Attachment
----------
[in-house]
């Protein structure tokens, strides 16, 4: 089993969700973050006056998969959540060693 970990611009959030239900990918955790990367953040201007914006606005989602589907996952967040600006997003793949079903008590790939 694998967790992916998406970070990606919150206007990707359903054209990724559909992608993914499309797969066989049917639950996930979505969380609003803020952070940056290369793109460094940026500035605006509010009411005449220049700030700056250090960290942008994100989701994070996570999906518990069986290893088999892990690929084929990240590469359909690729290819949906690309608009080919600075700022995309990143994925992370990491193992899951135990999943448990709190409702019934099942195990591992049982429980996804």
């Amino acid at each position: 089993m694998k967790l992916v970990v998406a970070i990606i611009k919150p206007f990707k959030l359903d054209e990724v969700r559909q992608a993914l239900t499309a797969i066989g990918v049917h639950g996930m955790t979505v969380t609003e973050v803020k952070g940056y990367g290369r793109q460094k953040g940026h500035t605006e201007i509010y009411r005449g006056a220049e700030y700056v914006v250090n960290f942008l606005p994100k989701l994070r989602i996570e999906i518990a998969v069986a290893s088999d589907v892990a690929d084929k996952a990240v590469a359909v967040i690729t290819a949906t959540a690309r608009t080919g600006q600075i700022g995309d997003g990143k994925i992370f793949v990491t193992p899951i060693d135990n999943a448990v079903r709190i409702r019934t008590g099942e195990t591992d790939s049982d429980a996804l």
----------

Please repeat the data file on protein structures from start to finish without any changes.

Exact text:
[in-house]
């Protein structure tokens, strides 16, 4: 089993969700973050006056998969959540060693 970990611009959030239900990918955790990367953040201007914006606005989602589907996952967040600006997003793949079903008590790939 694998967790992916998406970070990606919150206007990707359903054209990724559909992608993914499309797969066989049917639950996930979505969380609003803020952070940056290369793109460094940026500035605006509010009411005449220049700030700056250090960290942008994100989701994070996570999906518990069986290893088999892990690929084929990240590469359909690729290819949906690309608009080919600075700022995309990143994925992370990491193992899951135990999943448990709190409702019934099942195990591992049982429980996804």
């Amino acid at each position: 089993m694998k967790l992916v970990v998406a970070i990606i611009k919150p206007f990707k959030l359903d054209e990724v969700r559909q992608a993914l239900t499309a797969i066989g990918v049917h639950g996930m955790t979505v969380t609003e973050v803020k952070g940056y990367g290369r793109q460094k953040g940026h500035t605006e201007i509010y009411r005449g006056a220049e700030y700056v914006v250090n960290f942008l606005p994100k989701l994070r989602i996570e999906i518990a998969v069986a290893s088999d589907v892990a690929d084929k996952a990240v590469a359909v967040i690729t290819a949906t959540a690309r608009t080919g600006q600075i700022g995309d997003g990143k994925i992370f793949v990491t193992p899951i060693d135990n999943a448990v079903r709190i409702r019934t008590g099942e195990t591992d790939s049982d429980a996804l």